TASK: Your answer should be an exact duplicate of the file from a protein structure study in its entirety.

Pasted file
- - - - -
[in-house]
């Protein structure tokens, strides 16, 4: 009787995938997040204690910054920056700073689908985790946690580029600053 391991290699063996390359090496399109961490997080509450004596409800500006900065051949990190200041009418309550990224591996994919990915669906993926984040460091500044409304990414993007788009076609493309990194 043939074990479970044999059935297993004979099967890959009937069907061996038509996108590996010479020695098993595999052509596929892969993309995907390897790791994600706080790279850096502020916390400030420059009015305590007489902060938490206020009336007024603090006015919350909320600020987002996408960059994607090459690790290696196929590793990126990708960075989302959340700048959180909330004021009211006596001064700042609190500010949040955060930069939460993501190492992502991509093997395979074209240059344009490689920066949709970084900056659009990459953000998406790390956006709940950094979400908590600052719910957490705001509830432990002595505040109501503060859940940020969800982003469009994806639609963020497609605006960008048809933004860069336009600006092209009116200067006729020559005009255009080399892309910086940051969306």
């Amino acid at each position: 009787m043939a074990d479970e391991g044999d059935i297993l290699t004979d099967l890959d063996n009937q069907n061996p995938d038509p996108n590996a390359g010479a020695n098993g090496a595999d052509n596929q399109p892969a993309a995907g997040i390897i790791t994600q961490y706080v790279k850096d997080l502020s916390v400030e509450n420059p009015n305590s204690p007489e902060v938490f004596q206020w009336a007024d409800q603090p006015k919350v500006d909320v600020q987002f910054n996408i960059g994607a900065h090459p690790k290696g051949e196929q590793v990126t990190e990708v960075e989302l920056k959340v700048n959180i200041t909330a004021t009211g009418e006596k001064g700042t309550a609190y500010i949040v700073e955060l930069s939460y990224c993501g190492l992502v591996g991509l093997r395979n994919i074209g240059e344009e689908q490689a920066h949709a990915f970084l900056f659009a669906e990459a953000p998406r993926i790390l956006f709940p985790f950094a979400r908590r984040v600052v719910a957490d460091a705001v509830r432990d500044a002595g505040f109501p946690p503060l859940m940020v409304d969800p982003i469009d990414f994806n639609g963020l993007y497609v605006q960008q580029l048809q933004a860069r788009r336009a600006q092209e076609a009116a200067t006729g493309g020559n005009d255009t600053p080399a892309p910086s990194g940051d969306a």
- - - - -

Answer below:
[in-house]
């Protein structure tokens, strides 16, 4: 009787995938997040204690910054920056700073689908985790946690580029600053 391991290699063996390359090496399109961490997080509450004596409800500006900065051949990190200041009418309550990224591996994919990915669906993926984040460091500044409304990414993007788009076609493309990194 043939074990479970044999059935297993004979099967890959009937069907061996038509996108590996010479020695098993595999052509596929892969993309995907390897790791994600706080790279850096502020916390400030420059009015305590007489902060938490206020009336007024603090006015919350909320600020987002996408960059994607090459690790290696196929590793990126990708960075989302959340700048959180909330004021009211006596001064700042609190500010949040955060930069939460993501190492992502991509093997395979074209240059344009490689920066949709970084900056659009990459953000998406790390956006709940950094979400908590600052719910957490705001509830432990002595505040109501503060859940940020969800982003469009994806639609963020497609605006960008048809933004860069336009600006092209009116200067006729020559005009255009080399892309910086940051969306």
């Amino acid at each position: 009787m043939a074990d479970e391991g044999d059935i297993l290699t004979d099967l890959d063996n009937q069907n061996p995938d038509p996108n590996a390359g010479a020695n098993g090496a595999d052509n596929q399109p892969a993309a995907g997040i390897i790791t994600q961490y706080v790279k850096d997080l502020s916390v400030e509450n420059p009015n305590s204690p007489e902060v938490f004596q206020w009336a007024d409800q603090p006015k919350v500006d909320v600020q987002f910054n996408i960059g994607a900065h090459p690790k290696g051949e196929q590793v990126t990190e990708v960075e989302l920056k959340v700048n959180i200041t909330a004021t009211g009418e006596k001064g700042t309550a609190y500010i949040v700073e955060l930069s939460y990224c993501g190492l992502v591996g991509l093997r395979n994919i074209g240059e344009e689908q490689a920066h949709a990915f970084l900056f659009a669906e990459a953000p998406r993926i790390l956006f709940p985790f950094a979400r908590r984040v600052v719910a957490d460091a705001v509830r432990d500044a002595g505040f109501p946690p503060l859940m940020v409304d969800p982003i469009d990414f994806n639609g963020l993007y497609v605006q960008q580029l048809q933004a860069r788009r336009a600006q092209e076609a009116a200067t006729g493309g020559n005009d255009t600053p080399a892309p910086s990194g940051d969306a």